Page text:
Darren Richardson

Jan. 8, 2013

When you say something, does it matter to you if other people hear you correctly?

If you order a cheeseburger with extra onions, for example, but you get one with no onions instead, would you think it didn’t really matter? You might, but if the same restaurant kept botching your order, you’d probably find somewhere else to eat.

By the same token, people quoted in the press like to read an accurate accounting of what they said, and readers deserve to be able to trust the accuracy of what they read. As a senior editor told a colleague of mine at our college newspaper back in the 1980s, you can’t just make things up. Notice that I did not use quotation marks, because I can’t remember the editor’s exact words. But what I wrote summed up his sentiments precisely.

Getting a quote wrong is not exactly just making things up, but depending on the degree of the misquoting, speakers could have good reason to feel reporters are literally putting words in their mouths. And, more importantly, readers might have a good reason to stop reading what you write.

Like so many long-established print media outlets and reliable Internet sources, Allvoices puts a premium on accuracy in reporting quotations. And thanks to search engines, this is much easier to do in the Internet age than ever before.

Search engines are your friends

Suppose President Obama held a news conference and spoke out on proposed gun control legislation. An Allvoices writer might take notes while watching the news conference on television, but that doesn’t mean those notes will be accurate or easy to read when it comes time to write the report.

In cases like this, writers can go to a search engine of their choice and enter terms like “Obama gun control news conference transcript.” That will return links to transcripts from reliable sources, such as The New York Times, The Wall Street Journal, the Los Angeles Times and CNN. It’s also a good idea to link to the site that verifies your quote, either in the text itself or as a source at the end of the report.

Frequently, transcripts of news conferences featuring prominent individuals other than the president will be available online, too. Just enter the word “transcript” along with other relevant names and keywords. Many television news programs, such as “Face the Nation” and “Meet the Press,” also publish transcripts online.

In cases where transcripts are not available, enter the quote or a portion of the quote you think was spoken and see if it matches what you find on reliable sites like those mentioned earlier. If you see multiple sources with a slightly different quote than what you had written, chances are you have it wrong. Unless you are 100 percent certain you have it right and The New York Times has it wrong, you should probably amend what you have to match what the more high-profile site has. But if you are certain and can prove it, by all means stay with your version of the quote, no matter what the other sources have. Just be prepared to prove it.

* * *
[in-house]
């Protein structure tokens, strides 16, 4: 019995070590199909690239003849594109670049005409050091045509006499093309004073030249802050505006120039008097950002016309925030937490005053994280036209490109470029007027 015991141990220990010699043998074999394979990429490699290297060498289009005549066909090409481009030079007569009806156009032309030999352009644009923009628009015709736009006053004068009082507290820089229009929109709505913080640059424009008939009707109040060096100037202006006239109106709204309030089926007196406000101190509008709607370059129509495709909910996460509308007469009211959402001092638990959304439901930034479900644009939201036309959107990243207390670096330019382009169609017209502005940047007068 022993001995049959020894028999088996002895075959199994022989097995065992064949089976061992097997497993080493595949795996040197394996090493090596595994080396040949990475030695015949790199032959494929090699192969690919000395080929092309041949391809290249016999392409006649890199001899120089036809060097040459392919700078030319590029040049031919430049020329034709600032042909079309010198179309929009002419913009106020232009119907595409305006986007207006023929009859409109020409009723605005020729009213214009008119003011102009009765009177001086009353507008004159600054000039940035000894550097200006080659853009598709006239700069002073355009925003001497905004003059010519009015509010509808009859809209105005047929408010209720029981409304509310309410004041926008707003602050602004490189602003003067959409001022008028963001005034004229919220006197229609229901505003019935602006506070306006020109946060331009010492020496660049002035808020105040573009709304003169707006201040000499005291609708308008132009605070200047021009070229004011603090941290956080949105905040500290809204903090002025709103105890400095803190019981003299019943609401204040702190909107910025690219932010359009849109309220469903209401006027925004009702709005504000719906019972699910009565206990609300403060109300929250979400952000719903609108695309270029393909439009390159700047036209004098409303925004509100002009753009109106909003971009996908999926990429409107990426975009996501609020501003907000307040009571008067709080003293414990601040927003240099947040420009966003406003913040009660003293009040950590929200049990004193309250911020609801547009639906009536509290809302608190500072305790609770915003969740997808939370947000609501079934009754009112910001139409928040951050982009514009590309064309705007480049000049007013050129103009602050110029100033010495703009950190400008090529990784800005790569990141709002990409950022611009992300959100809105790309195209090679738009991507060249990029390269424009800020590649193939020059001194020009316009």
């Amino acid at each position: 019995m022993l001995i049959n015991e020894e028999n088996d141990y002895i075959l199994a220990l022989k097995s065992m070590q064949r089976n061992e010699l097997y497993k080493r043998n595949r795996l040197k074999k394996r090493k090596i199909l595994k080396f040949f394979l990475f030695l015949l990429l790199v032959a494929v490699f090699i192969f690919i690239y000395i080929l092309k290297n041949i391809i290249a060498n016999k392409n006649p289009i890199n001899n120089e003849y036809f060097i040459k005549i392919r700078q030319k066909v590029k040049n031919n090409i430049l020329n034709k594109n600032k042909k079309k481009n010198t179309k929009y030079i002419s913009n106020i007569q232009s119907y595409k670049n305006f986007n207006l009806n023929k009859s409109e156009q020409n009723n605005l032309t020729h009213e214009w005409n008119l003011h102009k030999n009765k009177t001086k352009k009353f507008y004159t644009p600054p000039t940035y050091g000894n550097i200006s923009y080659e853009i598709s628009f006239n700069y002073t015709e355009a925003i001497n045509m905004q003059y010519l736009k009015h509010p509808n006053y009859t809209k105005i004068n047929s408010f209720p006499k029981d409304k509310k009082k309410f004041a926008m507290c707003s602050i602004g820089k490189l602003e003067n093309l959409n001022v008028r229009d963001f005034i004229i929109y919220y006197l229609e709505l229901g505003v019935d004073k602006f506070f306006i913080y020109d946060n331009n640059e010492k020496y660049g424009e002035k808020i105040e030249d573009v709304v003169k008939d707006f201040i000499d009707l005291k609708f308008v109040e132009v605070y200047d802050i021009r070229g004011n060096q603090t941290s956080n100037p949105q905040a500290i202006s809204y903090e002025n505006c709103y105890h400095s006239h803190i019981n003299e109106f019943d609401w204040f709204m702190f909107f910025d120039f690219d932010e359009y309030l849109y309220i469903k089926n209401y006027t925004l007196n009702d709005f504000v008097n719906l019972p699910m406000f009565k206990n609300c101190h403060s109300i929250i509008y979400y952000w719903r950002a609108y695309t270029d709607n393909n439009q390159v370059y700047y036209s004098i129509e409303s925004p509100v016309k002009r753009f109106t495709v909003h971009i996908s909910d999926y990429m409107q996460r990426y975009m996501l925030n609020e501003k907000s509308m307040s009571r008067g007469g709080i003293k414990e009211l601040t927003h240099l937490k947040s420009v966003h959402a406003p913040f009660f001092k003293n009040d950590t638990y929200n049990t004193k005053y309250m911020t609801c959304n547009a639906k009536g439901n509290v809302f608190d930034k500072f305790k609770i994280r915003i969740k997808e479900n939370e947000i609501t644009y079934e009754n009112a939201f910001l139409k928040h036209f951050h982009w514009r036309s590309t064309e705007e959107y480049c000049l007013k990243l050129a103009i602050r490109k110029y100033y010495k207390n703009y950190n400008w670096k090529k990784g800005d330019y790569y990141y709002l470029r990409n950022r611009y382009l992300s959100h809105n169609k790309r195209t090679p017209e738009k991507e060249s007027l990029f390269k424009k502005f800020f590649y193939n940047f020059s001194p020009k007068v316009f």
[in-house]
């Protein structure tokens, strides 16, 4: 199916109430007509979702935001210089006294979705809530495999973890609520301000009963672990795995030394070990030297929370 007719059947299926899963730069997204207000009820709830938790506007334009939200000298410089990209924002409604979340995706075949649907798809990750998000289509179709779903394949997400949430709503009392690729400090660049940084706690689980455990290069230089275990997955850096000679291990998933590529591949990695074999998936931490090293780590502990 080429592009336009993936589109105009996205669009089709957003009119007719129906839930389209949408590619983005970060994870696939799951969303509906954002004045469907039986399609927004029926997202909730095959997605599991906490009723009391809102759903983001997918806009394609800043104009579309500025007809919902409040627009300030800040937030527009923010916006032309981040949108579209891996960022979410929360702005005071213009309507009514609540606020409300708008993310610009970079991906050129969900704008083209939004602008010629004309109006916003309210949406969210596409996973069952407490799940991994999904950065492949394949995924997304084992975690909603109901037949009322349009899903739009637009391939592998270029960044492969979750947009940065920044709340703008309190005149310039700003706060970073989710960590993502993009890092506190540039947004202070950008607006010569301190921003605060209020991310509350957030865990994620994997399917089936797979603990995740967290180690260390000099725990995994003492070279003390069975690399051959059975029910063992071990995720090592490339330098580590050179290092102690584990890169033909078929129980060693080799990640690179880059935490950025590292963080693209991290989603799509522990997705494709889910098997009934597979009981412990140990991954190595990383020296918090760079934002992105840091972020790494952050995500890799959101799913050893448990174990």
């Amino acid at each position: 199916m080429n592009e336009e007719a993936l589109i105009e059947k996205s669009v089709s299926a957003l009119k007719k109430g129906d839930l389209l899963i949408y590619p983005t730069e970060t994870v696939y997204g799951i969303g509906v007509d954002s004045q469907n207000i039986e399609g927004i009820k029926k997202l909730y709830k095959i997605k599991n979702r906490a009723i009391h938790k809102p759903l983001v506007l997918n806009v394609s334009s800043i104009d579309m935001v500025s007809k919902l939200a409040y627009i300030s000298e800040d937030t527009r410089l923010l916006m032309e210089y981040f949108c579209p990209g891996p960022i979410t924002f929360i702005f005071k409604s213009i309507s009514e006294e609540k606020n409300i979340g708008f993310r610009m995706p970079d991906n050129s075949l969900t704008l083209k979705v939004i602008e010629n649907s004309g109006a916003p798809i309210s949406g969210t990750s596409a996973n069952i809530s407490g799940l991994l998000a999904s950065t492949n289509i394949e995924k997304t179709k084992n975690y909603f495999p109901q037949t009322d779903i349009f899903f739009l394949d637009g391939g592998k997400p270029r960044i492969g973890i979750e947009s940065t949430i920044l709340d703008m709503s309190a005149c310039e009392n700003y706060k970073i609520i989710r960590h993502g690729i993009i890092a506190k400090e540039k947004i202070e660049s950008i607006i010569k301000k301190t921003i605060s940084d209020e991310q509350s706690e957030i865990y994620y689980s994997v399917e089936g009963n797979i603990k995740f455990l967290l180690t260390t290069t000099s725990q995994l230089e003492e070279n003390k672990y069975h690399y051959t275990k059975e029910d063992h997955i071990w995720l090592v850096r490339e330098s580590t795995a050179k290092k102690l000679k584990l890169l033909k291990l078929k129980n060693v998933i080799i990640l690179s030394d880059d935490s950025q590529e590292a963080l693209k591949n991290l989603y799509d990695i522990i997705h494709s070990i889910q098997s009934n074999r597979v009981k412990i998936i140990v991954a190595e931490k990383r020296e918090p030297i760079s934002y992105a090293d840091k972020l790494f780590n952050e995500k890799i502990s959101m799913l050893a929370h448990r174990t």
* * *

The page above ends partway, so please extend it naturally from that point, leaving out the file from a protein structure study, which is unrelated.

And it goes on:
If you are getting your quotes from video, verify the accuracy of what you intend to report as a quote by reviewing the spoken words at least twice. Why twice? Just in case: an “a” could be mistaken for a “the” on first listen.

The power of paraphrasing

Some writers might scoff at the idea that substituting “a” for “the” matters very much, and, in most instances, it wouldn’t matter at all apart from a handful of readers noticing you’d misquoted someone. But that’s what paraphrasing is for. If you are not absolutely sure of the exact words someone said, you can paraphrase them without losing anything of relevance in the process.

Suppose Obama said the following at his hypothetical news conference on gun control: “It’s time that we get serious about practical gun control legislation that makes sense, makes us all safer and still guarantees Second Amendment rights.”

If you tried to keep up with what the president was saying but missed a word or two, you could either verify the quote online or paraphrase it by writing that the president said it was time to get serious about sensible gun control laws that make us safer while still protecting Second Amendment rights. There were no quotation marks in what you just read, but it was still an accurate accounting of the original quote.

Why does it even matter?

Internet-based citizen journalism is still in its infancy, but if it is to continue to grow in impact and relevance, readers must confident they’re getting accurate information along with the individualized viewpoints that can make this form of reporting so vital and compelling.

In particular, the accuracy of quotes in Select Media reports is something the site takes very seriously. Writers submitting to Select Media should take the time to ensure the accuracy of all quoted material. Getting the quote right could prove just as important, or more so, than whether your cheeseburger has extra onions or none at all.

Additional Allvoices Writers’ Resources reports:

First references, titles and names, Dec. 5, 2012

How to handle excerpts, Nov. 30, 2012

Select Media guidelines help writers maintain high editorial standards, July 25, 2012

Ideas, topics and surfing the beat, May 31, 2012

When citing information from TV, specificity and accuracy are crucial, April 24, 2012

Better tags for better page views, Feb. 12, 2012

5 tips for American Pundit writers, Jan. 20, 2012

Commenting on other reports builds community, leads to additional interest in your work, Dec. 31, 2011

Linking to sources improves reliability of your reports, Nov. 30, 2011

Write better headlines, get more readers for your reports, Nov. 22, 2011